How New York City fights terror now
Just after dawn, more than 75 police cars race to Times Square, lights flashing, then converge in what's called "combat fashion." Each backs halfway onto the sidewalk in a daunting show of municipal muscle and readiness.Skip to next paragraph
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Across town on the Gowanus Expressway, three heavily armored SUVs suddenly pull over. Helmeted antiterrorism officers jump out and survey the Brooklyn scene around them, guns cocked and ready.
Meanwhile, in Lyon, France, a New York Police Department detective is being briefed on Interpol's latest terrorist intelligence and immediately relays it back to One Police Plaza in Manhattan.
NYPD intelligence gathering and drills such as these happen every day. Five years after 9/11, New York has emerged as an international leader in urban security and counterterrorism measures. On any given day, more than 1,000 uniformed officers are tasked with ensuring that New York City – still the world's No. 1 terrorist target, according to analysts – is doing everything in its power to prevent another attack. Indeed, the city's police department has developed a wide variety of tactics, from positioning detectives abroad to reaching out to the Muslim community at home.
Terrorism experts applaud the city's approach in part because of this comprehensive nature. That reflects a growing consensus among security analysts that five years after 9/11, the United States must readjust its thinking and behavior in the fight against terror: It should not only continue to implement on-the-ground security measures, they say, but it should also reaffirm and cultivate bedrock American values that could counterbalance terrorist efforts.
"In the final analysis, our security is not going to be a matter of barriers and bollards and electronic surveillance or keeping shampoo from carry-on luggage," says terrorism expert Brian Jenkins, who created the terrorism unit at RAND Corp. more than 30 years ago. "It is really going to be found in our own courage and our continuing commitment to our own values and the rule of law – our sense of community, our tolerance, our historic traditions of self-reliance and resilience."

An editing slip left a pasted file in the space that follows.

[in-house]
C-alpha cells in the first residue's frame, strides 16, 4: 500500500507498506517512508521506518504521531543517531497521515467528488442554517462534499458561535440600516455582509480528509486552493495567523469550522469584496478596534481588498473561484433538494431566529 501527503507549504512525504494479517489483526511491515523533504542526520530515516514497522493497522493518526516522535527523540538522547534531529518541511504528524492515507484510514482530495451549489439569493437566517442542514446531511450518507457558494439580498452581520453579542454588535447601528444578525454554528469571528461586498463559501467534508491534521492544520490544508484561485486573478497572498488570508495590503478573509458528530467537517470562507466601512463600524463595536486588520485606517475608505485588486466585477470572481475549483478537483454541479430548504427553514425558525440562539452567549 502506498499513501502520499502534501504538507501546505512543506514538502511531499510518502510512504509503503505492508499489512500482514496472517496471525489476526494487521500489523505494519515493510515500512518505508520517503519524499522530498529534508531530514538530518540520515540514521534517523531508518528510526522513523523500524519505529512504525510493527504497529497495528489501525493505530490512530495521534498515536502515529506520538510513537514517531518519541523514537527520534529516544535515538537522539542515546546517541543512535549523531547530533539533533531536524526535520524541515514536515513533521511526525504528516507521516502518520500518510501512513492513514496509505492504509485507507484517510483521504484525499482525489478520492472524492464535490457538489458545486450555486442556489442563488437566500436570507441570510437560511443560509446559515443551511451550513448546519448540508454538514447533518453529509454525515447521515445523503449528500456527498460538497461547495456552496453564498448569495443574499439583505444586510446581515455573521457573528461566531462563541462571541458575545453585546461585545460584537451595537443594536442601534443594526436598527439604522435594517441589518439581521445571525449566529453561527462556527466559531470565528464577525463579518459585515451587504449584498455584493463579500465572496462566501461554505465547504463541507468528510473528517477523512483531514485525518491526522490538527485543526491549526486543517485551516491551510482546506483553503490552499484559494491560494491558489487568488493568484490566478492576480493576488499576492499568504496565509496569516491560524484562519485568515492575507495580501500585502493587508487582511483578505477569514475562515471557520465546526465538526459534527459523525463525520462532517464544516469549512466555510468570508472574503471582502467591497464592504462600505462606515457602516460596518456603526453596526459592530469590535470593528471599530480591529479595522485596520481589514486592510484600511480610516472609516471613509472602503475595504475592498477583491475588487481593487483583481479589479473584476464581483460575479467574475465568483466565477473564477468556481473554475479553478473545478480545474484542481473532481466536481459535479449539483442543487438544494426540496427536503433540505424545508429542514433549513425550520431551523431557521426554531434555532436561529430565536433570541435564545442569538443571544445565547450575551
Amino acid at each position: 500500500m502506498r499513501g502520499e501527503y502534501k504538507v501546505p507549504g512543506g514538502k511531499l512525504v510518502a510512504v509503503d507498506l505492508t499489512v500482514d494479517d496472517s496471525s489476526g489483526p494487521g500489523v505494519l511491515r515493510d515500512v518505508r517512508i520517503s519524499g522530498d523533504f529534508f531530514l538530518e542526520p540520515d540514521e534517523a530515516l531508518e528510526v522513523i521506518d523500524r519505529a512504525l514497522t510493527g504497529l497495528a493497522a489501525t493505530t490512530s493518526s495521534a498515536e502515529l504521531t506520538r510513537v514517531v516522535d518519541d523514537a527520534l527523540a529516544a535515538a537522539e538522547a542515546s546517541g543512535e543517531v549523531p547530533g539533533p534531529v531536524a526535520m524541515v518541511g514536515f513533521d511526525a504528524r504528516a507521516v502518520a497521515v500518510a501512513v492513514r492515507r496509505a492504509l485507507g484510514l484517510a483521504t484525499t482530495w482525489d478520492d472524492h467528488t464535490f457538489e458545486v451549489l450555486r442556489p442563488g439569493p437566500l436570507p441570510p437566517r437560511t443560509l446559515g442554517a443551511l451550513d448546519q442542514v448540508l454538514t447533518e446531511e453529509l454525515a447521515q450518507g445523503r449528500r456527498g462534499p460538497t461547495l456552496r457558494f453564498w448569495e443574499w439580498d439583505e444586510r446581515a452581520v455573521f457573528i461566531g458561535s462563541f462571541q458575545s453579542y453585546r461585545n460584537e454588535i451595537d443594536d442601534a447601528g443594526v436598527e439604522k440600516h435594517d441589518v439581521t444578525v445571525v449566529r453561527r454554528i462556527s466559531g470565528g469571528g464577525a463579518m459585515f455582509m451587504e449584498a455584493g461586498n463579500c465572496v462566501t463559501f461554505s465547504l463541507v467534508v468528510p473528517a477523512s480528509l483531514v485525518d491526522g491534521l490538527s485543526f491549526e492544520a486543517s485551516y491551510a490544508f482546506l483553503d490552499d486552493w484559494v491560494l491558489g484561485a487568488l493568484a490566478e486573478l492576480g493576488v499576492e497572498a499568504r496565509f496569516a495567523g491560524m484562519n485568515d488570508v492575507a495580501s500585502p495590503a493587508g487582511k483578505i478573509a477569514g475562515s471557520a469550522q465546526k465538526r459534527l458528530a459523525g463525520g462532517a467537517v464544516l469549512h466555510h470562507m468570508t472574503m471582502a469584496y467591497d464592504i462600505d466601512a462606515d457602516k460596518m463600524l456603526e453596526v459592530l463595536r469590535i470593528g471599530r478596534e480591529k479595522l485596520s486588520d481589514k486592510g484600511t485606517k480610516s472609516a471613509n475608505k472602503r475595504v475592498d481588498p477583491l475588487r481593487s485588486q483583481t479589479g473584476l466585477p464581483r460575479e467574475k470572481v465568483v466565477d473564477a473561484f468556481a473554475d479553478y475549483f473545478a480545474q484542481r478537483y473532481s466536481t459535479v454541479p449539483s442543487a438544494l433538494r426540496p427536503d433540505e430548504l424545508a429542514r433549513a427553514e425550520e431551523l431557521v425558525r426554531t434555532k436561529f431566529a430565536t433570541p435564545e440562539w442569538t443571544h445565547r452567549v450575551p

That spirit of self-reliance is what motivated New York to create its unique counterterrorism and intelligence units within the police department, as well as to post detectives in 10 different countries.
Police Commissioner Raymond Kelly says the city had no choice, if it wanted to protect itself. "I would like to think we perfect and hone our skills virtually every day," says Commissioner Kelly. "But we're not in a position to declare success."
New York now spends $200 million a year on counterterrorism measures – most of it coming from the city's coffers, not the federal government.
"The approach taken by the city of New York is absolutely essential," says Michael Greenberger, director of the University of Maryland's Center on Health and Homeland Security. "On a broad array of issues, the federal government has let the states and cities down."
But federal government has also increased its homeland security spending to an estimated $49 billion this year, up from $20 billion five years ago. According to the White House, those increased funds have helped transform the federal government so that it is now "better informed of terrorist threats, with improved intelligence collection."
"Over the past five years, we have waged an unprecedented campaign against terror at home and abroad, and that campaign has succeeded in protecting the homeland," President Bush told the Georgia Public Policy Foundation in Atlanta last week in the final of three speeches addressing the national threat five years after 9/11. "At the same time ... we've seen that the extremists have not given up on their dreams to strike our nation."
That is foremost in the minds of independent terrorism experts. They acknowledge that progress has been made, but they contend that the federal government still hasn't addressed huge gaps in the nation's security, from a lack of screening of cargo on passenger planes to failures to properly "harden" and protect the nation's nuclear and chemical plants.
"We're not doing enough, quickly enough, in almost every area," says Lee Hamilton, vice chair of the 9/11 commission and president of the Woodrow Wilson International Center for Scholars in Washington. "We're now going about things with a 'business as usual' attitude, without the sufficient urgency that I think is warranted."